Blood flow mediated by the vascular endothelium plays an important role in removing heat from the skin. Asians who have thrifty genes have impaired endothelial function (EF) due to the westernized high fat (HF) dietary lifestyle. Hypertriglyceridemia (HTG) can produce free radicals which reduces the bioavailability of the endothelium derived relaxing factor, nitric oxide (NO). EF, as measured by the blood flow response (BFR) to heat, occlusion and the free radical concentration after a single HF meal has not been studied in Korean-Asians compared to Caucasians. The purpose of this study was to evaluate baseline and postprandial EF as related to oxidative stress from a single HF and low fat (LF) meal and the effects of vitamins on scavenging free radicals and improving EF in Korean-Asians compared to Caucasians. This was done by assessing skin BFR to vascular occlusion and local heat and analyzing malondialdehyde (MDA) levels after ingestion of a HF and LF meal before and after vitamin intake. Ten Caucasians and ten Koreans participated in the study (mean age 25.3 ± 3.6 years). BFR to vascular occlusion and local heat and oxidative stress was assessed after a single HF and LF meal at 2 hours compared to baseline. After administration of vitamins (1000mg vitamin C, 800IU vitamin E, and 300mg Coenzyme Q-10) for 14 days, the same measurements were repeated. The results of this investigation showed that the skin BFR to vascular occlusion and local heat at baseline was significantly lower in Koreans than Caucasians. The skin BFR to vascular occlusion and local heat following a HF meal significantly decreased and free radicals significantly increased at 2 hours compared to baseline in Koreans (p<.001), but not in Caucasians. Also, the skin BFR to vascular occlusion (p=0.001) and local heat (p=0.003) was significantly lower and free radicals (p=0.004) were significantly higher at 2 hours after the HF meal in Koreans than Caucasians. When vitamins were given, the BFR to vascular occlusion and local heat before and after HF meal was not significantly different in both Koreans and Caucasians. These findings suggest that Koreans may have lower EF than Caucasians which may be explained, in part, by genetic variation. Also, even a single HF meal can reduce EF through an oxidative stress mechanism but can be blocked by antioxidant vitamins in Koreans. In conclusion, Korean-Asians are probably more susceptible to skin damage during heat application due to lower endothelial function compared to Caucasians if Koreans eat high fat foods. However, reduced endothelial function may be prevented by taking antioxidant vitamins.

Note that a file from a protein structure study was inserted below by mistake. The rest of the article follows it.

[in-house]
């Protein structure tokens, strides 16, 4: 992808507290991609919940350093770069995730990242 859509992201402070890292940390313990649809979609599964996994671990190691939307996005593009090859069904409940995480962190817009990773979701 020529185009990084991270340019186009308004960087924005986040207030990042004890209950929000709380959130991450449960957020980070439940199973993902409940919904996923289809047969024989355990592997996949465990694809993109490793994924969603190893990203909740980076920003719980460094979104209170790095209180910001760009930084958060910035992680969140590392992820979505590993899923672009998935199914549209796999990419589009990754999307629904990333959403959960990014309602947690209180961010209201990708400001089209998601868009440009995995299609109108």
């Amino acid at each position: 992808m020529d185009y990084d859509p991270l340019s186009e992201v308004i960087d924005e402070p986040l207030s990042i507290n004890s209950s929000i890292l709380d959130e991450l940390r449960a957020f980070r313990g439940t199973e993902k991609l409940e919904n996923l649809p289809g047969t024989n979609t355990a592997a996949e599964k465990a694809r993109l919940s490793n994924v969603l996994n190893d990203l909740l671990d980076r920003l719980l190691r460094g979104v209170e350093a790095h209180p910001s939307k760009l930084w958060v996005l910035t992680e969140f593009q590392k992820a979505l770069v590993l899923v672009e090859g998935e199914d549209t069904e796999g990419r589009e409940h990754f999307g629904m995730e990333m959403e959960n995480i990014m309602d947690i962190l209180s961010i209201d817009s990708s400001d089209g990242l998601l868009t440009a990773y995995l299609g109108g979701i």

LLU Discipline

Physical Therapy


Physical Therapy Sciences


School of Allied Health Professions

First Advisor

Petrofsky, Jerrold S.

Second Advisor

Berk, Lee S.

Third Advisor

Daher, Noha

Fourth Advisor

Laymon, Michael S.

Fifth Advisor

Lohman III, Everett

Degree Name

Doctor of Science (DSc)

Degree Level


Year Degree Awarded

January 2012

Date (Title Page)




Library of Congress/MESH Subject Headings

Physical Therapy; Diet; Koreans; Caucasians

Subject - Local

High-Fat Diets; Circulatory System; Koreans; Caucasians; Endothelial Function; Blood Flow Response; Cardiovascular Disease; Dietary Lifestyle; Local Heat; Vascular Occlusion



Page Count

103 p.

Digital Format


Digital Publisher

Loma Linda University Libraries

Usage Rights

This title appears here courtesy of the author, who has granted Loma Linda University a limited, non-exclusive right to make this publication available to the public. The author retains all other copyrights.


Loma Linda University Electronic Theses & Dissertations

Collection Website



Loma Linda University. Del E. Webb Memorial Library. University Archives